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Coronavirus and Africa - What Are the Stakes?

Coronavirus and Africa - What Are the Stakes?
 Mahaut de Fougières
Head of the International Politics Program

Ever since Covid-19 first appeared last December, it has spread rapidly across the globe, overwhelming healthcare systems and weakening the global economy. Initially spared by the epidemic, the virus now seems to be gaining ground on the African continent: 48 countries have been affected to date, including South Africa, Cameroon, Kenya, Senegal and Morocco. Will it spread as widely as in Asia and Europe? According to the World Health Organization (WHO), "Africa must prepare for the worst".

The African continent has a number of advantages...

The demographics of Africa would suggest that the continent may not be as affected by the pandemic as other regions of the world have been. Indeed, those over 65 years old are the most at risk of complications if infected by the virus, however Africa is a very young continent where only 4% of the population belongs to this age group, compared to 20% in France, 16% in the United States and 11% in China.The African experience could thus stand out, compared to its ageing European and Asian neighbours. Another factor of hope often mentioned is the continent's climate, which may be less favourable to the spread of the virus. However, no data supports this theory as of yet.

Moreover, the health crisis we are currently facing is not the only one that has affected the African continent in recent years. The Ebola health crisis, for example, which has caused tens of thousands of deaths since 2013, has built the experience and capacity in crisis management of affected countries.

Will [the virus] spread as widely as in Asia and Europe? According to the World Health Organization (WHO), "Africa must prepare for the worst".

This likely explains in part why many countries on the continent were quick to implement strict measures, such as temperature checks at airports, border closures, suspension of international flights, and lockdown measures. The speed of the spread of the virus in Europe, before it actually reached Africa, further explains the great responsiveness of some African governments wishing to anticipate the crisis. 

...that do not outweigh the causes of concern  

Nevertheless, a number of factors inherent to the African continent constitute obstacles to the implementation of certain preventive measures on the same scale as in Europe or Asia.

  • Social distancing is complex on a continent where 70% of the urban population - approximately 200 million people - live in overcrowded slums.
  • In addition, 40% of Africans live in water-scarce environments, making simple (and effective) preventive measures such as regular hand washing difficult.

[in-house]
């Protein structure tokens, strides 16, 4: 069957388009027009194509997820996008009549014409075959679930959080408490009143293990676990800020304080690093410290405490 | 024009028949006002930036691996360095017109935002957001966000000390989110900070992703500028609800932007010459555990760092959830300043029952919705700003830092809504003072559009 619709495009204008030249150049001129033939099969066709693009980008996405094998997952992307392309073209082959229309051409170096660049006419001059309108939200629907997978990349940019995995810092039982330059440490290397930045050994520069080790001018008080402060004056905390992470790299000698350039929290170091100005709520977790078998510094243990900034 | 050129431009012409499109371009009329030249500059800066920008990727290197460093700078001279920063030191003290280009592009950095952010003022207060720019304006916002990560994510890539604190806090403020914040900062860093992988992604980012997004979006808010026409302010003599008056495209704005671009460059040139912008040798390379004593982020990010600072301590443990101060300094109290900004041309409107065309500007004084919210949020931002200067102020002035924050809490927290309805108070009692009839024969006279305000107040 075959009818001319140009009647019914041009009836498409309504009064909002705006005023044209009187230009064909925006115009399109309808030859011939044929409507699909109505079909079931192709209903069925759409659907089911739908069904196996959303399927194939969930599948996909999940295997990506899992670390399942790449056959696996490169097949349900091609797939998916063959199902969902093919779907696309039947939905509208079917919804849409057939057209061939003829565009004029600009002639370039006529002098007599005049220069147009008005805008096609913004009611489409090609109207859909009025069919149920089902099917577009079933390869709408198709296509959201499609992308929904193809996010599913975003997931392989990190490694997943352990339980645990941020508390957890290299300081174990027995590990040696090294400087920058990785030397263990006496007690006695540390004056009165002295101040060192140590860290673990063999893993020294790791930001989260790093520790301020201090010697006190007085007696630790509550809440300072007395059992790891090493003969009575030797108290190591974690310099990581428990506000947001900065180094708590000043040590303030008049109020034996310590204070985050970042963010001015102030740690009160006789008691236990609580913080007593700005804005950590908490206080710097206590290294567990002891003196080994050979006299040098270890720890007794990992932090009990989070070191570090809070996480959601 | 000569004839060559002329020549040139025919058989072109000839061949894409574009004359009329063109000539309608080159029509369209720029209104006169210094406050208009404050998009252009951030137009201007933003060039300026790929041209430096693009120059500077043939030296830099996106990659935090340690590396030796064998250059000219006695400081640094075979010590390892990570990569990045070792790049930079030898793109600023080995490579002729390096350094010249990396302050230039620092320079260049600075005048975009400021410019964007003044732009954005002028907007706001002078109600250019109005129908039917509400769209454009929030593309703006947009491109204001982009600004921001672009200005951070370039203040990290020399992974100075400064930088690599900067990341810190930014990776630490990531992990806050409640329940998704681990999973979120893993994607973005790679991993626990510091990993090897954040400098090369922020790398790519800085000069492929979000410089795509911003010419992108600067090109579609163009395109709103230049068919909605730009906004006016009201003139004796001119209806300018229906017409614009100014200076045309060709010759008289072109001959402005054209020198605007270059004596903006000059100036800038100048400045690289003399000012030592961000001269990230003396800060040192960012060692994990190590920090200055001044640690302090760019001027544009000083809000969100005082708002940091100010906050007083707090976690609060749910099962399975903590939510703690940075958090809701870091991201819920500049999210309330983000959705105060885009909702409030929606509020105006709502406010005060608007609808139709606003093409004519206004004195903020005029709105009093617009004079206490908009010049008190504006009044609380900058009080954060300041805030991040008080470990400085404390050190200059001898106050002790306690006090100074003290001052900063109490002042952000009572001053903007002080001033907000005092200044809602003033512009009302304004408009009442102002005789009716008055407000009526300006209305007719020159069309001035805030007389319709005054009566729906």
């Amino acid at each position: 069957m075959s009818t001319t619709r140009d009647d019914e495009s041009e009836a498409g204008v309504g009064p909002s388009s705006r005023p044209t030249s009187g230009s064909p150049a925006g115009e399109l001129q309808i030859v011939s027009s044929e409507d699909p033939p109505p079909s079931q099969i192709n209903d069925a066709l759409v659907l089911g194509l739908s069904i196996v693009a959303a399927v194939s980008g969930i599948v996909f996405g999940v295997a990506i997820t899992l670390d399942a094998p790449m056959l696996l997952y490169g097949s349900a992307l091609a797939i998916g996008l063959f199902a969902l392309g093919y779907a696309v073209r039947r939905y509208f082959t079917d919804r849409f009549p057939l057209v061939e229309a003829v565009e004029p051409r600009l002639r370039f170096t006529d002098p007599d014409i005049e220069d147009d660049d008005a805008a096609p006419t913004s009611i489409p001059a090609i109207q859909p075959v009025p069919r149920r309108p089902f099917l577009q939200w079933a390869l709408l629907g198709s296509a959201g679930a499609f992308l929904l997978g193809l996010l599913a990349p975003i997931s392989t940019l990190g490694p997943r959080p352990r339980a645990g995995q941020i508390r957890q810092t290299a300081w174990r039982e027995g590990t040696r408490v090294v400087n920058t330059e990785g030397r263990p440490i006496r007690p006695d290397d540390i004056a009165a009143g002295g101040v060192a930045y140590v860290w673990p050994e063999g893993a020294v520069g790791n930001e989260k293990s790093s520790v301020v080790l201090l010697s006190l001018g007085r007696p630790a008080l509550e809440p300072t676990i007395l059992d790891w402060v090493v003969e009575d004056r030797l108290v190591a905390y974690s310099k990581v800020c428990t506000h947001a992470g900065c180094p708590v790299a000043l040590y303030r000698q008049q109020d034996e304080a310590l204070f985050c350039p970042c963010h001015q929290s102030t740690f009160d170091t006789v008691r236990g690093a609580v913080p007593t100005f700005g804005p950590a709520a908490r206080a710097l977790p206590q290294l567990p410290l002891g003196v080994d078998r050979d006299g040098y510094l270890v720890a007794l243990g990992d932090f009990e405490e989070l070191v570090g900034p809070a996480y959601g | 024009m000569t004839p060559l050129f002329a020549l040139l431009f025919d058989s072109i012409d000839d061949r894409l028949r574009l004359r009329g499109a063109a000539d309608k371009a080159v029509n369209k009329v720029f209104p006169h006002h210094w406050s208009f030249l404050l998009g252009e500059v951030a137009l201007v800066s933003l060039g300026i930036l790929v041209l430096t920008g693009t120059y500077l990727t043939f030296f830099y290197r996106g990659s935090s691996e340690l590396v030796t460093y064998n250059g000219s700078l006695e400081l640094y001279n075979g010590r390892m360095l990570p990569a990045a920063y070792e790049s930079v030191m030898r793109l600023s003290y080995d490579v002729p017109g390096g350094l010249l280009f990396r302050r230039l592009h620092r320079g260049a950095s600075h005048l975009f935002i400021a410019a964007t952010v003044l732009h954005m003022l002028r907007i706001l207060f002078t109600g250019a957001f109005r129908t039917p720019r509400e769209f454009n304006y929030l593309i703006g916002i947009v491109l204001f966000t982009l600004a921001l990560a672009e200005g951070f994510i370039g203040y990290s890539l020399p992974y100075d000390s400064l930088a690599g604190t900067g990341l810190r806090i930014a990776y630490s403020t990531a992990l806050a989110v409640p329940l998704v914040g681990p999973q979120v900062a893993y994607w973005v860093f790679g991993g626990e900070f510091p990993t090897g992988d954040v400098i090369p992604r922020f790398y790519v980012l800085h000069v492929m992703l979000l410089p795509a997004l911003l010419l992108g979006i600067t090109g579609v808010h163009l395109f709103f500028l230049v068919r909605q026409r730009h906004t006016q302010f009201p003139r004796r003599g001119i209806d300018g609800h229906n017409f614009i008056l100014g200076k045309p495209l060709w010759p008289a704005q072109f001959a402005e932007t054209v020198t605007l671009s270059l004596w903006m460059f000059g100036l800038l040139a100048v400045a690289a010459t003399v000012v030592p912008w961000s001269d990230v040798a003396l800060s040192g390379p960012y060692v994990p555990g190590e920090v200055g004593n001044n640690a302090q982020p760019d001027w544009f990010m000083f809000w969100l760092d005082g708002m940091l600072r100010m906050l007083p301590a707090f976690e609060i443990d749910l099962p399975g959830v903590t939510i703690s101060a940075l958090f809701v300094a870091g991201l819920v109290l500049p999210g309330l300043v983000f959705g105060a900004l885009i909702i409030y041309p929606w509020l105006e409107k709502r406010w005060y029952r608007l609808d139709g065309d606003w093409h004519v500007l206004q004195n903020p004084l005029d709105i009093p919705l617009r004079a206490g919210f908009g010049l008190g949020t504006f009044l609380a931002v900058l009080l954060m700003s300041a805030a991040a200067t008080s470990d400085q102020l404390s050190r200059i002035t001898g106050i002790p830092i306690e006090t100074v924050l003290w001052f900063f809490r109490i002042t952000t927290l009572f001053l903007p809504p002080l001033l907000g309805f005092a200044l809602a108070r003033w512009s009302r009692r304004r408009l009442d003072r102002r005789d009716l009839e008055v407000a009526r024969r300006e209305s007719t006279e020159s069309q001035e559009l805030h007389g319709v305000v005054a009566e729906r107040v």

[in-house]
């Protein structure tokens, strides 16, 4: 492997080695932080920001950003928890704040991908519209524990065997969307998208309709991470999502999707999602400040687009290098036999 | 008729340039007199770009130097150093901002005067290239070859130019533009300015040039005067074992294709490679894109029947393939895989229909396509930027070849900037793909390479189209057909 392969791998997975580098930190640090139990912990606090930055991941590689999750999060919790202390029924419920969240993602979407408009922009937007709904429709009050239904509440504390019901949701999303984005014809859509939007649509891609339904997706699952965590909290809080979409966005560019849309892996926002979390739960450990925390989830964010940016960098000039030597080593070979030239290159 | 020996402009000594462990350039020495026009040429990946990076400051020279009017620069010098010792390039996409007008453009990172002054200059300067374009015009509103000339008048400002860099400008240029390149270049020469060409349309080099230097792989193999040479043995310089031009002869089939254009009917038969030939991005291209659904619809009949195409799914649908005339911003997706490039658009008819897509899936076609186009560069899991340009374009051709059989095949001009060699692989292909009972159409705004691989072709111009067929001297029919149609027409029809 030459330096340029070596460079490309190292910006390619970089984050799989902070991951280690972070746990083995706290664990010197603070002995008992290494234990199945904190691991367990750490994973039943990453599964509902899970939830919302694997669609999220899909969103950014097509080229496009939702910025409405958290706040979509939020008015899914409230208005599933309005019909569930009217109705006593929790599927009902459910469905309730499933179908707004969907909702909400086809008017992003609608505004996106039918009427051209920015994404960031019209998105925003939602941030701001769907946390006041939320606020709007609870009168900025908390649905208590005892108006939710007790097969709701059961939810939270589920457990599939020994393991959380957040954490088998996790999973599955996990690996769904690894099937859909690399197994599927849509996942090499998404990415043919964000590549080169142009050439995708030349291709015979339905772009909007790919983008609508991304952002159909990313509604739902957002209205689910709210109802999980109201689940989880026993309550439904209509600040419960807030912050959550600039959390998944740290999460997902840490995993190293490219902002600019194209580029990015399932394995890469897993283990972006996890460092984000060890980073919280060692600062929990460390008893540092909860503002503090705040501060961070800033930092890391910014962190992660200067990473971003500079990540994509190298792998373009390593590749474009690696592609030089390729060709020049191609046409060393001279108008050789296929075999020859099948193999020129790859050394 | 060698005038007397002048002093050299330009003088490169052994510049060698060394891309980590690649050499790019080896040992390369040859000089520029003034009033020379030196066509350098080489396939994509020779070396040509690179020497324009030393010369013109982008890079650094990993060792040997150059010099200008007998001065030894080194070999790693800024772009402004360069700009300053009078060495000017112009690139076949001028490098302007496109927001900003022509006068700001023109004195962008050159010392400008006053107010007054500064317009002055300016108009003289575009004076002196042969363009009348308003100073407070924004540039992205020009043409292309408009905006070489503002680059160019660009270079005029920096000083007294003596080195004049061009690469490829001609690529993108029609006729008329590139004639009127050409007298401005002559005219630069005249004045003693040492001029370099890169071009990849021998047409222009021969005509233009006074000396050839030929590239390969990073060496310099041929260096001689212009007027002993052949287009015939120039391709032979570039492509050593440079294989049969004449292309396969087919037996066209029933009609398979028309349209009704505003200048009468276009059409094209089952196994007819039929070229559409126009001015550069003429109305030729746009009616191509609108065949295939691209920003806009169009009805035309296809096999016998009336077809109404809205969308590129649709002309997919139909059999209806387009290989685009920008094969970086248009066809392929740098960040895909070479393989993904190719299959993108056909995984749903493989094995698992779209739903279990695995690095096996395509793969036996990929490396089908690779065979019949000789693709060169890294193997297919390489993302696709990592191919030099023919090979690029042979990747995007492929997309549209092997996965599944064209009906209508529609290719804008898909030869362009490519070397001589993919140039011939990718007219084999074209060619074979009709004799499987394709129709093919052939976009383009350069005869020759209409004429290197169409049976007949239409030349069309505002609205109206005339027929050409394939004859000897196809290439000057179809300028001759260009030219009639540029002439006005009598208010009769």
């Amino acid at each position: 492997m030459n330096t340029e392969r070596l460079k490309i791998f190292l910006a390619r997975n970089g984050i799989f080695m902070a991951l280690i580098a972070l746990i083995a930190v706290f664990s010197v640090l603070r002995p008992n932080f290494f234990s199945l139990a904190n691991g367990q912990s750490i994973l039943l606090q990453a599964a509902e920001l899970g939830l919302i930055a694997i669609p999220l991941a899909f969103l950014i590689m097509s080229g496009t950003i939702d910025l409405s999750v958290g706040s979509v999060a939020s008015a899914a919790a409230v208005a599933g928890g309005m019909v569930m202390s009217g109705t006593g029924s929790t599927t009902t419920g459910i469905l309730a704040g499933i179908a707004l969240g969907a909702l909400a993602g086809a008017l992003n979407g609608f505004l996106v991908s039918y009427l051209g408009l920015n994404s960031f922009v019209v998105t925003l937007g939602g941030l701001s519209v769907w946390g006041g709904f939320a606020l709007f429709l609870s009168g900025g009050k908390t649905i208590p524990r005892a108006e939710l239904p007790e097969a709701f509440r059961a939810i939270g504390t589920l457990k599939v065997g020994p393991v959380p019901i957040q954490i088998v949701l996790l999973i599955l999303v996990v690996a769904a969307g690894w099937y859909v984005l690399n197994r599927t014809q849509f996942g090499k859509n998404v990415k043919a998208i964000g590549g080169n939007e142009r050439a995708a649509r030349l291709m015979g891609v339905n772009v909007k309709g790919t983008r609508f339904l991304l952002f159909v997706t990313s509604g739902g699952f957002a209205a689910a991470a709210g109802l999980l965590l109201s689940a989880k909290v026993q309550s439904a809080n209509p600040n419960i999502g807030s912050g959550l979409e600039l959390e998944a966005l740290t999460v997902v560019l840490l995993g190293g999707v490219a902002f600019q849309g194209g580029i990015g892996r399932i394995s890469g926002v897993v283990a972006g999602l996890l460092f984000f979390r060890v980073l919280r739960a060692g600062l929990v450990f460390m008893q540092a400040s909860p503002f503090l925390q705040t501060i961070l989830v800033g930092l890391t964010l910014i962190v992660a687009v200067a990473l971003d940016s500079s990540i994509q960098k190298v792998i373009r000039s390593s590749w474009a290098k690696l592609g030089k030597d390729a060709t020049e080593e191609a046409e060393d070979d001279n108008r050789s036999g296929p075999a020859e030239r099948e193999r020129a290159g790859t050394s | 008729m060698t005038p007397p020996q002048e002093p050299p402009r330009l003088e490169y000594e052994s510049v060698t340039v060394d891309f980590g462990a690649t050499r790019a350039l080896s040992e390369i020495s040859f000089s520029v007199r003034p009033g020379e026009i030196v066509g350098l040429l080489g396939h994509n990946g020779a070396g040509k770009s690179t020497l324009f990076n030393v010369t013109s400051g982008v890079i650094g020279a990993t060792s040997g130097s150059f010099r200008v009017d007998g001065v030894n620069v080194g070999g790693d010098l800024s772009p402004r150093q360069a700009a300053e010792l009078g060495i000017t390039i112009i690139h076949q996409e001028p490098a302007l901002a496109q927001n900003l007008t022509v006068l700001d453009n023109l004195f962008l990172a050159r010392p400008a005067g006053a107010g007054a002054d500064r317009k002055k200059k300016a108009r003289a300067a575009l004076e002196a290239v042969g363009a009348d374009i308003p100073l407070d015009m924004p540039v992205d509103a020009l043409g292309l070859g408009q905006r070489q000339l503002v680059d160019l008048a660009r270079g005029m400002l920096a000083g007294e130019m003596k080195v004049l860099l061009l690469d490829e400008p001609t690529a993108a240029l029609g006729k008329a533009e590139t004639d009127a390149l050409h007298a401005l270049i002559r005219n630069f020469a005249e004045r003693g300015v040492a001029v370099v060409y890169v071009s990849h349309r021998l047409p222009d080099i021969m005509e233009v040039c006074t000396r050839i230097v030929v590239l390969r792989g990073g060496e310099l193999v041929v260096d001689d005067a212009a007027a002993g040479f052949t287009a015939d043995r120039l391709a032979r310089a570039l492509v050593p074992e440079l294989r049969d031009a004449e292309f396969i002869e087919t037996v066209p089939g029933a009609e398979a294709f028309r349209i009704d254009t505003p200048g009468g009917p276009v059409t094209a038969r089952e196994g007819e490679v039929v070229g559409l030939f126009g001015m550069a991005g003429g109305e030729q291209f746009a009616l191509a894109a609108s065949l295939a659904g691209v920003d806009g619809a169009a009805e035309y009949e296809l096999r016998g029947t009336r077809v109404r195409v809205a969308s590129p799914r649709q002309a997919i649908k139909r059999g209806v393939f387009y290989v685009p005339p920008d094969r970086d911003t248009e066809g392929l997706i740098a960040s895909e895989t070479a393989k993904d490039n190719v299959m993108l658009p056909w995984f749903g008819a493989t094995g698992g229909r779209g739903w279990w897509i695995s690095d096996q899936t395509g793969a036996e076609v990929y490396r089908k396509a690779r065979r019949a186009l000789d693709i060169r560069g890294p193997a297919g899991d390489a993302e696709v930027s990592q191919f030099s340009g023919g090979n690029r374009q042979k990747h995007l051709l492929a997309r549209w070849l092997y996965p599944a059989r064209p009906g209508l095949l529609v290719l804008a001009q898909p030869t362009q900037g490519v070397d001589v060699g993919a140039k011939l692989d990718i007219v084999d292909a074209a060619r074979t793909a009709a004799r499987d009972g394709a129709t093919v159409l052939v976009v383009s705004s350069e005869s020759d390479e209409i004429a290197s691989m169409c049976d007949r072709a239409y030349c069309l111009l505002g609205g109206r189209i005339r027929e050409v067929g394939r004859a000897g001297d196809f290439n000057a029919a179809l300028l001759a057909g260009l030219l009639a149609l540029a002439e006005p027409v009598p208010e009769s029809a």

• Finally, containment measures that prevent citizens from going to work could jeopardize the survival of many, when half of the continent’s population lives on less than two dollars a day, with no savings or assets, and the informal sector accounts for 85.8% of jobs.

The likelihood of the virus spreading on a large scale on the continent has crystallized the fears of many observers, who believe that African countries’ healthcare systems – albeit at different levels – are not equipped to cope with the crisis. They lack resources both in terms of medical personnel and equipment, and especially equipment that is specifically needed to treat patients suffering from this virus. This is the case with respirators, "which are counted in dozens for millions of people". A situation all the more distressful considering the continent is still fighting diseases that  can be treated but remain lethal in many cases, such as AIDS, tuberculosis, or malaria. The burden that Covid-19 will place on healthcare systems could hamper the treatment of these other diseases, and the effects of Covid-19 combined to such diseases or malnutrition remain unclear. These factors raise concerns that case-fatality rates in Africa may be higher than elsewhere, despite the youthfulness of its population.

What about the economy?

What will be the consequences for the continent’s economy? Hard to say, as long as we do not have more visibility on the extent of the health crisis in Africa. Nevertheless, effects were already being felt before the first case of contamination was even announced. Indeed, intra-African trade accounts today for less than 18% of the continent's trade, meaning the African economy is largely dependent on trade with the rest of the world. Moreover, the continent's industry is largely centred on raw materials, whose prices have suffered considerably with the global crisis.

Intra-African trade accounts today for less than 18% of the continent's trade, meaning the African economy is largely dependent on trade with the rest of the world.

The overall impact is "more severe than in 2008", according to Albert Zeufack, the World Bank’s Chief Economist for Africa.

According to the continent's Finance Ministers, a $100 billion stimulus package – including $44 billion in debt service waivers – is needed to address the crisis. While Western countries are able to inject billions into their economies, as much as $4,000 billion for the United States and $750 billion on the European side, this is not the case for African countries. In spite of numerous national and regional initiatives, the continent will not be able to overcome this crisis without support from the international community.

Will Europe, which presented a new global strategy for Africa on March 9th, rise to the challenges facing its African partner?



Copyright : Luca Sola / AFP

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